E-Waste and laws for their disposal

Introduction

E-waste can be considered as a resource that contains useful material of economic benefit for recovery of plastics, iron, glass, aluminum, copper and precious metals such as silver, gold, platinum, and palladium and lead, cadmium, mercury etc. The e-waste includes all electrical and electronic equipment (like switches wires cables etc.) including their components and consumables, which are part of the product at the time of discarding or manufacturing or repair.

A. E-waste Management Rules

The E-waste (Management & Handling) Rules, 2011 (“Rules”) have been notified with primary objective to channelize the E-waste generated in the country for environmentally sound recycling. The E-waste Rules place main responsibility of e-waste management on the producers of the electrical and electronic equipment and also Extended Producer Responsibility on those beyond manufacturer.

B. Role of Collection Centre

The Rules provide for Collection centers, which are established either jointly or individually or as societies or associations to collect e-waste. These are Centres, which are authorized by State Pollution Control Board. The role of these bodies is to ensure that the waste is disposed off through authorized dismantler or recyclers. It is the duty of the consumers and bulk consumers mentioned in the Rules to ensure that e-waste duly channelized to the Collection Centers. If the e-waste is sold to the ordinary scrap dealer not authorized by the State Pollution Control Board, then it causes damage to the environment as they burn the plastic part, break the seal of the part that contain the gases and try to extract metals by process by which it pollutes the environment. Even the transportation of the E-waste from the collection center in one state to disposal centre in another state requires no objection Centre of the State Pollution Control Board. The reporting of the accidents at the site of Collection Centre, Producer of e-waste, dismantler or recycler to the State Pollution Control Board is mandatory.

C. Recent Judgment on E-Waste

In Nagrik Upbhokta Margdarshak Manch vs. State of MP & Ors.[1] the Tribunal has held the following:

  • That producers are required to achieve 100% collection and channelization at the end of the life of the equipment and for the purpose of monitoring the implementation of targets based on the life of the product, the type of the product depending upon the usage and consumption patters. This is applicable for all the three states including-MP, Rajasthan and Chattisgarh.
  • 10% of the advertising has to go in creating awareness to the consumers about the e-waste.
  • The definition of the term ‘Producer’ also came under the effective scanner of the Hon’ble Tribunal and the Central Pollution Control Board has been asked to give true meaning of the producer to State Pollution Control Board for effective implementation of the Rules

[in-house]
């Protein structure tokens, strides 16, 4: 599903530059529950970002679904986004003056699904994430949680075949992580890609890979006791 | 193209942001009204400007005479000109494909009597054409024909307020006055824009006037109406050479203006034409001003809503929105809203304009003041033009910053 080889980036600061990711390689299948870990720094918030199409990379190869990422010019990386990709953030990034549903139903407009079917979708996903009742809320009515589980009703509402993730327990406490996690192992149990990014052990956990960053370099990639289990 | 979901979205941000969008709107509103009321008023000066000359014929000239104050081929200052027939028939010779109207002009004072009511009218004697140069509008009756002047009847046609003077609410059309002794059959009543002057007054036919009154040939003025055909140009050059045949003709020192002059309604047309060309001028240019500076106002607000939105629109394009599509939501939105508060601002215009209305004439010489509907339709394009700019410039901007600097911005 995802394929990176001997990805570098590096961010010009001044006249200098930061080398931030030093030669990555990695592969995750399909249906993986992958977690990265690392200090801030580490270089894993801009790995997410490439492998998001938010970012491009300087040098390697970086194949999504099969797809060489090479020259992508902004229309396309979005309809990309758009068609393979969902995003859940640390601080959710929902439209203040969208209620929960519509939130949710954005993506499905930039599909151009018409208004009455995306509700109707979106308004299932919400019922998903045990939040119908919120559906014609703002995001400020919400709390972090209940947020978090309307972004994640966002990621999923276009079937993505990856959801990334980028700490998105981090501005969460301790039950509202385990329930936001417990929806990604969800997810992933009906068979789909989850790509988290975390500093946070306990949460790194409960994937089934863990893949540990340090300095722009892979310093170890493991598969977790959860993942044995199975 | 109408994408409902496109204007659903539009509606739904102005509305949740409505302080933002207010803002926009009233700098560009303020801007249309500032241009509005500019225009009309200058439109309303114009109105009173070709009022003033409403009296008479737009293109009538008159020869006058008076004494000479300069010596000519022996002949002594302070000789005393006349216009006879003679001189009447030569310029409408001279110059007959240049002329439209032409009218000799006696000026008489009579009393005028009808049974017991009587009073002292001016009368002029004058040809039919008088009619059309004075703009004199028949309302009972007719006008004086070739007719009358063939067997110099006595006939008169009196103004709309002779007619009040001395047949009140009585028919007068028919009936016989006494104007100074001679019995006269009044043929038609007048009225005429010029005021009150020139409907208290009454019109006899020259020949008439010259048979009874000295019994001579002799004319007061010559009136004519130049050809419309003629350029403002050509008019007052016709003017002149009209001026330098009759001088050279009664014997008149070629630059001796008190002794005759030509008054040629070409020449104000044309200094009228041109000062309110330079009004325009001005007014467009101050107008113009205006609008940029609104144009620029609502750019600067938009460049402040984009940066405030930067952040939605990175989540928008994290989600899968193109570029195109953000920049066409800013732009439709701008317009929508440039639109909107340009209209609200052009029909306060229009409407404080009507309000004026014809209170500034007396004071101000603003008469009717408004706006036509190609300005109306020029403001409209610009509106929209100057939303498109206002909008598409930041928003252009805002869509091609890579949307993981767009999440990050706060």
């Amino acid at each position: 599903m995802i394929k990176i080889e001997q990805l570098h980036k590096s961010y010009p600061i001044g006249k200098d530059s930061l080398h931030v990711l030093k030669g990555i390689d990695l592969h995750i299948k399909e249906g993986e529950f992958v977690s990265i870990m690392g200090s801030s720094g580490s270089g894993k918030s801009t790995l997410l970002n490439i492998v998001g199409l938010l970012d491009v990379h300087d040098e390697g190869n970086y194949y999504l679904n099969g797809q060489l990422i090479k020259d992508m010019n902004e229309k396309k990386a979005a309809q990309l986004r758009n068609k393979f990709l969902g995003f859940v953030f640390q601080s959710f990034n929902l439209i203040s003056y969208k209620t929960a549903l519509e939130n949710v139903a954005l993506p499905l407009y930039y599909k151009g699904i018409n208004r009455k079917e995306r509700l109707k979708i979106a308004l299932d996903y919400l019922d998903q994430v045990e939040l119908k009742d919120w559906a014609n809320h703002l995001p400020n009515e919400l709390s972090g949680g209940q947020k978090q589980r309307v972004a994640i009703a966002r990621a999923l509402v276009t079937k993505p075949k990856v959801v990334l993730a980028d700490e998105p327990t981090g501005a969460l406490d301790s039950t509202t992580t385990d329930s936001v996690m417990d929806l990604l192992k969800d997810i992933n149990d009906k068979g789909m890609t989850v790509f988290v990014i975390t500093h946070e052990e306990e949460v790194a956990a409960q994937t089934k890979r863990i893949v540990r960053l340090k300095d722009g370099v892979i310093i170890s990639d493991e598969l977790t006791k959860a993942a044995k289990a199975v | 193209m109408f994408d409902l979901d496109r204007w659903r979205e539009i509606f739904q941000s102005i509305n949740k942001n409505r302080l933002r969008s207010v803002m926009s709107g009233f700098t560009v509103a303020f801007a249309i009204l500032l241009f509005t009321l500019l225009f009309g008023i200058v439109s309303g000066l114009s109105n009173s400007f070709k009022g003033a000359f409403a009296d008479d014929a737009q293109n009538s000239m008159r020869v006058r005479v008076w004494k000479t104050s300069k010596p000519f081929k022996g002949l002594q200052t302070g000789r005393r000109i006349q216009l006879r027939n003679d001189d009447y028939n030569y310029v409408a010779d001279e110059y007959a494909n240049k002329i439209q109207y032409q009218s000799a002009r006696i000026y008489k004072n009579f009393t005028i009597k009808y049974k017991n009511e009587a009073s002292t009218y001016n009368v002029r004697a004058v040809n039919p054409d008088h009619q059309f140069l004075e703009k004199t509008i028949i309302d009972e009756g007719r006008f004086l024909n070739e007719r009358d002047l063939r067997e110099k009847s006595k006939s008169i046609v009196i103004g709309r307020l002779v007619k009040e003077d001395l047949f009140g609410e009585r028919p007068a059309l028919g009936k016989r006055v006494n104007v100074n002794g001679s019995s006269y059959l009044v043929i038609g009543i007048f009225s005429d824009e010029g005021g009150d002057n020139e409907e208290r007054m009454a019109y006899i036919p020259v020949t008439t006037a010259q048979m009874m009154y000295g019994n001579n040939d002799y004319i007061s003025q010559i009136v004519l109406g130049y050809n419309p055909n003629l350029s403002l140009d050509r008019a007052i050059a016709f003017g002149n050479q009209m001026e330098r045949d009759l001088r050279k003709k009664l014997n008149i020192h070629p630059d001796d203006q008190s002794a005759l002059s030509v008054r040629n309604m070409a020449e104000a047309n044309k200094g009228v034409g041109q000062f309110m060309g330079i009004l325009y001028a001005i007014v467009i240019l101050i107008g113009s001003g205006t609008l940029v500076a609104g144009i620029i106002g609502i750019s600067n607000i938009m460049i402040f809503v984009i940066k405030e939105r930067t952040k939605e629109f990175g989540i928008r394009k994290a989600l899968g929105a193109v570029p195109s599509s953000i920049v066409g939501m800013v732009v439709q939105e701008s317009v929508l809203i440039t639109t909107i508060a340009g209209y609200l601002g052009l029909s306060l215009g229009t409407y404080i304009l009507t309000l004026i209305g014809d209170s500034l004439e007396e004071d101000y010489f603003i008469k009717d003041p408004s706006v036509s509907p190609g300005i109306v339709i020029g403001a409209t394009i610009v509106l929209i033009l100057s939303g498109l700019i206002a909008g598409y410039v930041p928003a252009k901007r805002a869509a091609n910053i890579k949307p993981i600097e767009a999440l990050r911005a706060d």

• In Toxic Link vs. Union of India & Ors.[2] the Hon’ble Tribunal had ordered the strict implementation of the Rules throughout the country and the present petition gave direction to that effect as well.
  • The concerned states were required even to submit the action taken report on the Rules within 4 months of the receipt of the judgment.
  • The Producers who sell Electrical and Electronic equipment are required to submit necessary information with regard to collection centre, dismantling units, authorized recycler. The Producers are very much required to obtain necessary compliances under Rule 9 of the Rules, CPCB Guidelines for implementation of these Rules.

Conclusion

The Rules have put in place proper mechanism for safe disposal of e-waste, which was harmful to the human and other living organism. The Union Ministry of Environment and Forest (MoEF), as per its guidelines made the State Pollution Control Boards as the nodal agencies to monitoring the disposal of e-waste. The mechanism is in operation since May 2012, he noted. Unfortunately, the producers or consumers make no serious efforts in this direction proactively. However, the judgment is also an eye opener for both consumers and producers in general to think that as India is growing in terms of its e-waste contribution, implementation of Rules therefore in letter and spirit is equally required to maintain the sustainability of environment.

 


[1] Original Application No. 143 of 2013

[2] Original Application 183 of 2014

Published :
September 2, 2015
Practice Area :